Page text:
A cash-strapped health partnership has predicted the emergency measures needed to fight the coronavirus could cost it around £7.1 million.
The report by the Perth and Kinross Health and Social Care Partnership (PKHSCP) says £5.6m is expected to go towards social care and £1.5m to health services during the 20/21 financial year.
Just over £3m is planned to go towards third party care provider costs, £200,000 will go on providing extra capacity in care homes, £100,000 will go to equipment including PPE and computers and £900,000 will go towards additional staff, among other expenditures.
A total of £531,000 has already been spent in the previous financial year to combat the COVID-19 pandemic’s impact on Perth and Kinross.
Furthermore, the PKHSCP has warned that dipping in to earmarked reserves will “significantly compromise” the delivery of radical improvements needed to mental health services.
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It follows a report by Dr David Strang who voiced the need for a review to vastly improve the service.
In a report to go before IJB members today (May 29), PKHSCP officials did highlight that the coronavirus costs are a “high level estimate at the worst case scenario” and that the actual figures are likely to be revised “significantly downwards” moving forward.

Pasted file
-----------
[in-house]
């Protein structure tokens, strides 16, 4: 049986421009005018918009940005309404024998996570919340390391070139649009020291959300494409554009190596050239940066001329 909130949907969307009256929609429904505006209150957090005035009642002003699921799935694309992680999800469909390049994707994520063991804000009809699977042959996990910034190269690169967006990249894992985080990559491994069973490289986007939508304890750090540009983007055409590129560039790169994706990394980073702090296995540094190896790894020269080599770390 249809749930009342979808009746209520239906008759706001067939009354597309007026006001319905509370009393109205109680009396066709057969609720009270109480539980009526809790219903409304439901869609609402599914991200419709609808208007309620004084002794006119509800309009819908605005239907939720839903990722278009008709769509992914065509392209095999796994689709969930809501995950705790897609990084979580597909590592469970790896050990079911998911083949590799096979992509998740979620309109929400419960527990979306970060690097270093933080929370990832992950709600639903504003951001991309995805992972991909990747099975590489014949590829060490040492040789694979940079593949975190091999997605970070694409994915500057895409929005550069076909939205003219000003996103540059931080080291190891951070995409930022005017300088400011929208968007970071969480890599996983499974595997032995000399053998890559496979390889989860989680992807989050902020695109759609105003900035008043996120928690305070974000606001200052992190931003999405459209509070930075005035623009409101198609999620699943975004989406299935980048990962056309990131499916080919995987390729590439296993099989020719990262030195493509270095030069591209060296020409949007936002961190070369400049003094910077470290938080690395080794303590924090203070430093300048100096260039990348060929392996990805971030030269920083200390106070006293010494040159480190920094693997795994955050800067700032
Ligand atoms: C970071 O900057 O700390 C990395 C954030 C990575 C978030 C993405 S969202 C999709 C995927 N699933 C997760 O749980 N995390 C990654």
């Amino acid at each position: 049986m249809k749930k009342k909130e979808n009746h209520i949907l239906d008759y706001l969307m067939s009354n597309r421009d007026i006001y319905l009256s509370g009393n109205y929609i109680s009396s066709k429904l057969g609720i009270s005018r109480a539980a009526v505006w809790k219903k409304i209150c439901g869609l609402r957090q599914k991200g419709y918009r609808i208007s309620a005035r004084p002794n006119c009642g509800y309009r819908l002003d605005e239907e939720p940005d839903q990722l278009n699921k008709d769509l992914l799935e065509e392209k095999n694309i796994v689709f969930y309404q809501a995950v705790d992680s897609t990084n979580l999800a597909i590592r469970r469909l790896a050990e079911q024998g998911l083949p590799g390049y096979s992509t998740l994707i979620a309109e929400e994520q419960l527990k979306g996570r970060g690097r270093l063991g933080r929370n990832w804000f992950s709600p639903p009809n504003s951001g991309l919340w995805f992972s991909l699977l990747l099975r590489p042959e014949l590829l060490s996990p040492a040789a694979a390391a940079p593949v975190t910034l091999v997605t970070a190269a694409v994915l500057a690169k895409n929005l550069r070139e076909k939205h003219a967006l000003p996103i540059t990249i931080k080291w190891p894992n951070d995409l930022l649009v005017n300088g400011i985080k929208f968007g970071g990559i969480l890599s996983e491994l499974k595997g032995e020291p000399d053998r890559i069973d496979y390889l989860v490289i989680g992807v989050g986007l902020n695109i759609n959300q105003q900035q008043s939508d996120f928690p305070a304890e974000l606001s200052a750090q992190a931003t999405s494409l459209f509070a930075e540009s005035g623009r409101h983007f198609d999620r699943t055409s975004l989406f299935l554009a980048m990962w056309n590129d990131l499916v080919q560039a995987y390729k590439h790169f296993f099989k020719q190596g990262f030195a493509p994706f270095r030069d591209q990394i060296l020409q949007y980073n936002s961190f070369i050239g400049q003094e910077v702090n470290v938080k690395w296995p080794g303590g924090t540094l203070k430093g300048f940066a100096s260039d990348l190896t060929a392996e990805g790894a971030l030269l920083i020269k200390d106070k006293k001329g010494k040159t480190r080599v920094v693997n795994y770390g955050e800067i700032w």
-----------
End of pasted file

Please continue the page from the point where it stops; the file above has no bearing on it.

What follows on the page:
Chief financial officer, Jane Smith, said: “The next period will undoubtedly present both continued and new cost pressures as either lockdown continues or restrictions have to be reconfigured.
“Whilst some costs are considered ‘one-off’, some of the financial implications will have far reaching and recurring consequences for health and social care partnerships.
“In particular, as the requirement to return to full service provision, our ability to redeploy staff to cover staff sickness will become limited and additional staffing costs are likely to increase significantly.
“This has not been accounted for in financial estimates.”
“The Scottish Government has indicated that both earmarked and un-earmarked reserves held by IJBs may be required to be released to offset additional COVID-related costs.
“This use of earmarked reserves in this way will significantly compromise the delivery of wider transformation commitments, including mental health improvement plans.
“It is therefore imperative that any plans to utilise IJB reserves is not only fair and consistent with the use of reserves by other public bodies, but goes hand-in-hand with national agreement to suspend nationally driven modernisation programmes.”
In December, the Perth and Kinross Integration Joint Board (IJB), which operates the partnership, predicted a £3.8 million overspend.
The partnership is expected to get an initial advance of £1.4 million from the Scottish Government.